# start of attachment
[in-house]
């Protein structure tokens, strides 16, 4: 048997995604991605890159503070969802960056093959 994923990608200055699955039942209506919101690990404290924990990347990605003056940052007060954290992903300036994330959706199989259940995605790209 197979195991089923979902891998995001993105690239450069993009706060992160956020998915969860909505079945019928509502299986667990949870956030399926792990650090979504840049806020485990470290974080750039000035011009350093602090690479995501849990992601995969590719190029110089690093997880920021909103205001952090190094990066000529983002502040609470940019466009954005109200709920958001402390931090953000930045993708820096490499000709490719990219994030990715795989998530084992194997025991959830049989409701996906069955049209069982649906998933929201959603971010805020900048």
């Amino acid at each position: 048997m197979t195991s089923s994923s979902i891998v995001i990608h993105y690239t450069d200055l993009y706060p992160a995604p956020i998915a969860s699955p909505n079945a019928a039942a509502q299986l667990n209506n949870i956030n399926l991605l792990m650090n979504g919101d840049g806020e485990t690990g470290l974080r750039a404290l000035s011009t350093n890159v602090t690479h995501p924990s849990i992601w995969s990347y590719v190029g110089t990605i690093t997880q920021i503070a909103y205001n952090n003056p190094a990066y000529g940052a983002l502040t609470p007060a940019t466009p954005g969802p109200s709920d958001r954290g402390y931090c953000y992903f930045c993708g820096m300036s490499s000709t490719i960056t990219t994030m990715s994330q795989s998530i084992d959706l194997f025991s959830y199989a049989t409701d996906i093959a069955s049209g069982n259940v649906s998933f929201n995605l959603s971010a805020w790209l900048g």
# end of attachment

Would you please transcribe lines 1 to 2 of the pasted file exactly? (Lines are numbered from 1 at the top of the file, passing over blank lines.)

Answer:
[in-house]
């Protein structure tokens, strides 16, 4: 048997995604991605890159503070969802960056093959 994923990608200055699955039942209506919101690990404290924990990347990605003056940052007060954290992903300036994330959706199989259940995605790209 197979195991089923979902891998995001993105690239450069993009706060992160956020998915969860909505079945019928509502299986667990949870956030399926792990650090979504840049806020485990470290974080750039000035011009350093602090690479995501849990992601995969590719190029110089690093997880920021909103205001952090190094990066000529983002502040609470940019466009954005109200709920958001402390931090953000930045993708820096490499000709490719990219994030990715795989998530084992194997025991959830049989409701996906069955049209069982649906998933929201959603971010805020900048």